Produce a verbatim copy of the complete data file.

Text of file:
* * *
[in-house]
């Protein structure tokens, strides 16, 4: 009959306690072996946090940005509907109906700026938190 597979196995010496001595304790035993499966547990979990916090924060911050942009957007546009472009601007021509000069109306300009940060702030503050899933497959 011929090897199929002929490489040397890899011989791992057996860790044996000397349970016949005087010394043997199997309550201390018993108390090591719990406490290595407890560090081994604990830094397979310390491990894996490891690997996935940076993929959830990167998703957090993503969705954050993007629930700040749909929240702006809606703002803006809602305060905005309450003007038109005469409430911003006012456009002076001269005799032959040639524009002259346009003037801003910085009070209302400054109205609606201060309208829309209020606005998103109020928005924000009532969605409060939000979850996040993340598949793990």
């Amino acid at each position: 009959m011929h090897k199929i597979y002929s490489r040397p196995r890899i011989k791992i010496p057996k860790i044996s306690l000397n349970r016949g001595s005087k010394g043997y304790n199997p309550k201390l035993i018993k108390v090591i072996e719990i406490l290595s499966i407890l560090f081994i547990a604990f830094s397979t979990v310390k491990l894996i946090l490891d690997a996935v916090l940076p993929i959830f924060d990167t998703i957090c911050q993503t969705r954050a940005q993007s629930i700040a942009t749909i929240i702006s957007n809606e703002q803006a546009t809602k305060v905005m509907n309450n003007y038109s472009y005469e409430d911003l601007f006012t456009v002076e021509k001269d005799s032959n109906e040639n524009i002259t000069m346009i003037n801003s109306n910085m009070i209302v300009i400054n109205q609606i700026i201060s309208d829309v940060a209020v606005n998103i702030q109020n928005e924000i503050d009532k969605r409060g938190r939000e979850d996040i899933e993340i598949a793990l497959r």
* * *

[in-house]
């Protein structure tokens, strides 16, 4: 009959306690072996946090940005509907109906700026938190 597979196995010496001595304790035993499966547990979990916090924060911050942009957007546009472009601007021509000069109306300009940060702030503050899933497959 011929090897199929002929490489040397890899011989791992057996860790044996000397349970016949005087010394043997199997309550201390018993108390090591719990406490290595407890560090081994604990830094397979310390491990894996490891690997996935940076993929959830990167998703957090993503969705954050993007629930700040749909929240702006809606703002803006809602305060905005309450003007038109005469409430911003006012456009002076001269005799032959040639524009002259346009003037801003910085009070209302400054109205609606201060309208829309209020606005998103109020928005924000009532969605409060939000979850996040993340598949793990």
């Amino acid at each position: 009959m011929h090897k199929i597979y002929s490489r040397p196995r890899i011989k791992i010496p057996k860790i044996s306690l000397n349970r016949g001595s005087k010394g043997y304790n199997p309550k201390l035993i018993k108390v090591i072996e719990i406490l290595s499966i407890l560090f081994i547990a604990f830094s397979t979990v310390k491990l894996i946090l490891d690997a996935v916090l940076p993929i959830f924060d990167t998703i957090c911050q993503t969705r954050a940005q993007s629930i700040a942009t749909i929240i702006s957007n809606e703002q803006a546009t809602k305060v905005m509907n309450n003007y038109s472009y005469e409430d911003l601007f006012t456009v002076e021509k001269d005799s032959n109906e040639n524009i002259t000069m346009i003037n801003s109306n910085m009070i209302v300009i400054n109205q609606i700026i201060s309208d829309v940060a209020v606005n998103i702030q109020n928005e924000i503050d009532k969605r409060g938190r939000e979850d996040i899933e993340i598949a793990l497959r």